3. The longer the three-goalie carousel drags on, the better the chance it doensn’t get solved until the offseason and the better the chance Lundqvist is the odd man out and not Georgiev. I don’t think it makes it more likely that Lundqvist is out and Georgiev stays, I just think the odds move less in Lundqvist’s favor than where they are between now and Feb. 24. One more year of Lundqvist at $8.5 million isn’t the worst thing. Yes, a combination of Shesterkin and Georgiev is much cheaper than a combination of Shesterkin and Lundqvist, but Georgiev is due a raise as a restricted free agent at the end of this season, and I believe Lundqvist is still a better goalie at 37 than Georgiev. I don’t see why the option of Shesterkin as No. 1 and Lundqvist at a much less salary as the No. 2 for 2021-22 and beyond isn’t being talked about. One of the biggest reasons being mentioned for extending Chris Kreider even though his game will most likely age poorly is because of his veteran leadership and presence. Lundqvist is the longest tenured Ranger and the best and most important Ranger of the post-lockout era. He might not be what he was a decade ago, but what 37-year-old goalie is? He’s still very, very good and given his reluctance to waive his no-trade clause over the last few seasons when he was younger and had a better chance at chasing the Cup, I feel like he would be on board with being the 2 and not necessarily the 1B going forward if it meant staying in New York and being a Ranger. Is having Lundqvist, even at 38 or 39 or 40 years old playing 20-30 games per season really the worst thing? I think it’s the best solution.
4. The only game keeping Shesterkin from an undefeated start to his career is the third-period collapse against Columbus a few weeks when it looked like he might post his first career shutout, only to lose 2-1 in heartbreaking fashion. I felt sick after that loss to Columbus, writing a blog titled A Season-Crushing Loss for the Rangers. That four-point swing in the standings is still holding up as the Rangers trail the Blue Jackets by 10 points (with two games in hand). The deficit would be only six if not for the ugly turnovers, which cost the Rangers the game, especially the one in the final seconds that cost them at least one point. There will be another four-point swing available on Friday night in Columbus when the Rangers play the banged-up Blue Jackets.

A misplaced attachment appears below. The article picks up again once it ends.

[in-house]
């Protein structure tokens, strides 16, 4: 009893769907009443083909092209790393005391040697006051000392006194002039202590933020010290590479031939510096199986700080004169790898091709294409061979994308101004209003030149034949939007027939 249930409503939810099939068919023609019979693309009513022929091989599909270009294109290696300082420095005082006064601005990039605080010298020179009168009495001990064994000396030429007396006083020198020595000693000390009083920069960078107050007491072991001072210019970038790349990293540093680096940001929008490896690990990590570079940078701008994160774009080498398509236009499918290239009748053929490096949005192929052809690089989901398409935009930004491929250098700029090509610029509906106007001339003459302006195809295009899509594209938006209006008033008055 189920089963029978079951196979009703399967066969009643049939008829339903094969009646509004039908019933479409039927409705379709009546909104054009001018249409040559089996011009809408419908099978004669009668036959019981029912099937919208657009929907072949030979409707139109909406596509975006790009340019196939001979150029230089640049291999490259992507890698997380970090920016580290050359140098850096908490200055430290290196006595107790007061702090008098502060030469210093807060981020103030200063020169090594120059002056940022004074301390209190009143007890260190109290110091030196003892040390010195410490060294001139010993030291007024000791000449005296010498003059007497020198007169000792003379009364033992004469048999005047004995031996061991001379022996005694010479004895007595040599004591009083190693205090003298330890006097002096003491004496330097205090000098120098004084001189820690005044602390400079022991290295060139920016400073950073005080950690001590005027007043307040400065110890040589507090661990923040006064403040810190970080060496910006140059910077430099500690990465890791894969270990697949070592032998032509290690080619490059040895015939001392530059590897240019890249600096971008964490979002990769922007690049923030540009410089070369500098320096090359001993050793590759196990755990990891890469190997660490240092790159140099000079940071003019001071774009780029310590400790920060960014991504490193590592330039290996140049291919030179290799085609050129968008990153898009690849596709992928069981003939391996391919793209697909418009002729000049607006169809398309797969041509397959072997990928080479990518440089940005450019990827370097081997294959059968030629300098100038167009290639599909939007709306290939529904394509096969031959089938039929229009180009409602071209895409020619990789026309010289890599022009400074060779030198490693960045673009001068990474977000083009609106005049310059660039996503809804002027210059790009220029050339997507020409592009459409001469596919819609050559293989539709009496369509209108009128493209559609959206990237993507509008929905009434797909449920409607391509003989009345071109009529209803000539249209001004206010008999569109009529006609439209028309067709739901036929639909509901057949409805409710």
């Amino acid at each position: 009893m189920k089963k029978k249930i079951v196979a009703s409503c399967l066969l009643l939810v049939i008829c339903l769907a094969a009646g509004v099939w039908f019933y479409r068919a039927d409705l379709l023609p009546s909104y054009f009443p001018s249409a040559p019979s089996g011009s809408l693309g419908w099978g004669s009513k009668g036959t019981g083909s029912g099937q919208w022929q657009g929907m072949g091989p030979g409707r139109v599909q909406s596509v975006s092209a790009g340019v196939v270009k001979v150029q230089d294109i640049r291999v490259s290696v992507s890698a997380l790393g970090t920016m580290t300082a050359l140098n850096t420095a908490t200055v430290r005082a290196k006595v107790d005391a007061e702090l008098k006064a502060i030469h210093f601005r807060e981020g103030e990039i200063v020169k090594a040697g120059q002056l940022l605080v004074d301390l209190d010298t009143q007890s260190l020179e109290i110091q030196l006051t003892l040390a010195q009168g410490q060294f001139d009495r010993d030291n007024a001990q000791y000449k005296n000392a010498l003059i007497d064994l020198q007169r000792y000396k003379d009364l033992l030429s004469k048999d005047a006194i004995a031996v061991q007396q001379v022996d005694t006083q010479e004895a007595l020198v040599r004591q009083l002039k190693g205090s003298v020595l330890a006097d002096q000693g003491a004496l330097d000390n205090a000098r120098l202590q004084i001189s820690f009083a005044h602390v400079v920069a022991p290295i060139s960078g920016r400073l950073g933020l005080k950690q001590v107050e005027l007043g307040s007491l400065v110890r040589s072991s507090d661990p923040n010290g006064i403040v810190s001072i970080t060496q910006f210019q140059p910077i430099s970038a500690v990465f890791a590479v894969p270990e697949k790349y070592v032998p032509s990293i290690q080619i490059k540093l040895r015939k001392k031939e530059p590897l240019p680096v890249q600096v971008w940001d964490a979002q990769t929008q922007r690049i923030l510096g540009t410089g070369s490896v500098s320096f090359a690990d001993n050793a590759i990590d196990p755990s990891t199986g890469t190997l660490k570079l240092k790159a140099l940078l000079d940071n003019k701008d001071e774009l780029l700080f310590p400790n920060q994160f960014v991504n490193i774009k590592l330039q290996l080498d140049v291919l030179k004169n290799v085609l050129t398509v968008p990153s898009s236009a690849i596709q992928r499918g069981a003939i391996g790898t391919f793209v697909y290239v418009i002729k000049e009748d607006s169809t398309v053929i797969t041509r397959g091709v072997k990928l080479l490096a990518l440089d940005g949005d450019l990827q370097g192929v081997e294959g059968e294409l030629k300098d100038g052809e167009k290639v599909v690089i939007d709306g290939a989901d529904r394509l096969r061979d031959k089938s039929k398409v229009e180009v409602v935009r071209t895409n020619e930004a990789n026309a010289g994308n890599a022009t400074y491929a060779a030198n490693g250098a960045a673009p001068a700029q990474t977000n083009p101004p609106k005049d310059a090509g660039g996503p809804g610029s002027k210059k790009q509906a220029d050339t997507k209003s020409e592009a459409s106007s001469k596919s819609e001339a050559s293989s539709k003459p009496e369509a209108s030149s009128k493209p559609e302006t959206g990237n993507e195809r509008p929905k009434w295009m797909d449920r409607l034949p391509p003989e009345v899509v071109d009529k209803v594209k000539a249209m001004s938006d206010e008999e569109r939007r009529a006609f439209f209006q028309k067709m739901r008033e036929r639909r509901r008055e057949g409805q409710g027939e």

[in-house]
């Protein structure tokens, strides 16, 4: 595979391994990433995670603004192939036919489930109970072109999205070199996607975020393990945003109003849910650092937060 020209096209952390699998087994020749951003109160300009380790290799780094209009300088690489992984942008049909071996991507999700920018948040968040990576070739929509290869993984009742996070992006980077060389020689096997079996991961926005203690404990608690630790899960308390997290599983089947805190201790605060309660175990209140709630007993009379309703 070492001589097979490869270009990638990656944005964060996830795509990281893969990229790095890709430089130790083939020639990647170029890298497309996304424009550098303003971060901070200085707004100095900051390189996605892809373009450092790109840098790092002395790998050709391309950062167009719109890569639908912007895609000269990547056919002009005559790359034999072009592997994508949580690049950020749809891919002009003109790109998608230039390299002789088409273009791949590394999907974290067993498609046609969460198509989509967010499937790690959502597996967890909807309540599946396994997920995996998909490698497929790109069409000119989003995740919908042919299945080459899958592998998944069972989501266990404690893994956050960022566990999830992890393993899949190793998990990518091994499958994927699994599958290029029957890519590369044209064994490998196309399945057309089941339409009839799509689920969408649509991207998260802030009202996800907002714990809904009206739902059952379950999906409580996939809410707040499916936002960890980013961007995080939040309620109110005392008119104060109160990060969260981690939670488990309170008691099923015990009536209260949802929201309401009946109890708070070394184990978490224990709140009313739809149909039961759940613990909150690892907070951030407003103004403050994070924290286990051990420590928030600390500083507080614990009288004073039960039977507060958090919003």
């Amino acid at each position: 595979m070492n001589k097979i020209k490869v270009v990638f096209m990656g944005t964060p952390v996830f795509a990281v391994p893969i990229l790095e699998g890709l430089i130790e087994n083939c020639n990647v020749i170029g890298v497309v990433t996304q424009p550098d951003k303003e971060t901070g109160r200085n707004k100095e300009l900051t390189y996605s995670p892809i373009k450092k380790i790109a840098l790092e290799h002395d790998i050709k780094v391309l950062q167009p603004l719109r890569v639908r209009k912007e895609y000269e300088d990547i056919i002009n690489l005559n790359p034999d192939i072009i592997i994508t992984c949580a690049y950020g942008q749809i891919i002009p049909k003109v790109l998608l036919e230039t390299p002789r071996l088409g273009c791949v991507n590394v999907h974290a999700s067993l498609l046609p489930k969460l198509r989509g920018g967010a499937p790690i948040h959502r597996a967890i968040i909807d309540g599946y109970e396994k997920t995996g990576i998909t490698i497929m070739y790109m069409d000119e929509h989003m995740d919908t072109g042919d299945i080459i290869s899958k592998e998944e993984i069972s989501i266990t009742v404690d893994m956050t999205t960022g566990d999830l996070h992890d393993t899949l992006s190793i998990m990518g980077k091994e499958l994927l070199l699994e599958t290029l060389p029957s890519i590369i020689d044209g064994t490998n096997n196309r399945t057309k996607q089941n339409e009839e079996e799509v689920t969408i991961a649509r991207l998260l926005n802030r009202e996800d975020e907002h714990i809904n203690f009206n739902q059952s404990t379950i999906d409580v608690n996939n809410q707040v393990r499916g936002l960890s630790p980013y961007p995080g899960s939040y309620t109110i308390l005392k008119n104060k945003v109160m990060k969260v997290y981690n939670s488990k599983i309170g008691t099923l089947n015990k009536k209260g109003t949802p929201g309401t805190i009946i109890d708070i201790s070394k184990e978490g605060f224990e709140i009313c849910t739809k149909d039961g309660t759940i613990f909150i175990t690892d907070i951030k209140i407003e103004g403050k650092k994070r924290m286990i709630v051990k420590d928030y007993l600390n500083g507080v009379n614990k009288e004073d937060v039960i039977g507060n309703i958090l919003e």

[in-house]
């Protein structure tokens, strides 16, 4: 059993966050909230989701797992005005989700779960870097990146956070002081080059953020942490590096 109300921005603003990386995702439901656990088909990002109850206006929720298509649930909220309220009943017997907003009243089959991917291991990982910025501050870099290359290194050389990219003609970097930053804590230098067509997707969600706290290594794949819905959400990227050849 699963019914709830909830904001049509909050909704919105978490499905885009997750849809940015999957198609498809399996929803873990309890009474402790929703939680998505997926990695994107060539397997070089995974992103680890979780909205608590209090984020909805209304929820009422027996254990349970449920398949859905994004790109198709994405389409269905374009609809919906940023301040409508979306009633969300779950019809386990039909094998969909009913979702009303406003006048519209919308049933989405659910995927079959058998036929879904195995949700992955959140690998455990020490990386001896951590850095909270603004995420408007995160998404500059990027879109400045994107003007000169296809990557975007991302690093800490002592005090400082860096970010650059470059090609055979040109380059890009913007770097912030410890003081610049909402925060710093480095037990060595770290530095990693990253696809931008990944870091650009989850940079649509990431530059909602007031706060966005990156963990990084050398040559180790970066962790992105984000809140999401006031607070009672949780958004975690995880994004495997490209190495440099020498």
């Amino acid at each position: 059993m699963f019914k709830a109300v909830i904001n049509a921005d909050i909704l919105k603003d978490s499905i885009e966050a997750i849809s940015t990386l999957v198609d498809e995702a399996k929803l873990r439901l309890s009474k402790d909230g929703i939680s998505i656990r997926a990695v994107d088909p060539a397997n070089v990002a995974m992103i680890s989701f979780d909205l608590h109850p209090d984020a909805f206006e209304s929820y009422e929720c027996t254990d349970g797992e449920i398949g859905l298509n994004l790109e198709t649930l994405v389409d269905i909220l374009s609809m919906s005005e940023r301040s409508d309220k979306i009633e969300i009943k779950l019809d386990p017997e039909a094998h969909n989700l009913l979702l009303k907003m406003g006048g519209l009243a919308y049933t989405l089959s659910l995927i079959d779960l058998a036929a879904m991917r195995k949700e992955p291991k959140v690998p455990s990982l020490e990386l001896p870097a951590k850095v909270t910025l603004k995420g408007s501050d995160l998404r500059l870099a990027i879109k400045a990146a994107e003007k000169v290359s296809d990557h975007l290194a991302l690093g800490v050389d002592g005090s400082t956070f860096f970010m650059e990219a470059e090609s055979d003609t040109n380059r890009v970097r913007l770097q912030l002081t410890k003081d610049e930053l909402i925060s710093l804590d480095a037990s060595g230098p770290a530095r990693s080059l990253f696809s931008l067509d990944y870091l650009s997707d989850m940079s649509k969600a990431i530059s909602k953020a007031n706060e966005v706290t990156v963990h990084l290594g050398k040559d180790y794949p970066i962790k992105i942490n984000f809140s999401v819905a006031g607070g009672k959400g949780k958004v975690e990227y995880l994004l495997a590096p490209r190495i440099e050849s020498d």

5. The Rangers have 27 games left and are currently on pace for 89.45 points. Philadelphia holds the second wild card and the Flyers are on pace for 99.26 points. It’s games like the one Friday night in Columbus and the other game left against Columbus this season at the Garden as well as the three remaining against Philadelphia which will determine the wild-card situation in the Eastern Conference. The Blue Jackets’ injury situation coupled with the Flyers’ upcoming guantlet schedule (Florida, Tampa Bay, Columbus, Columbus, Winnipeg) before they play the Rangers could open the door for the Rangers to make the playoff picture in the East more cluttered than it already is.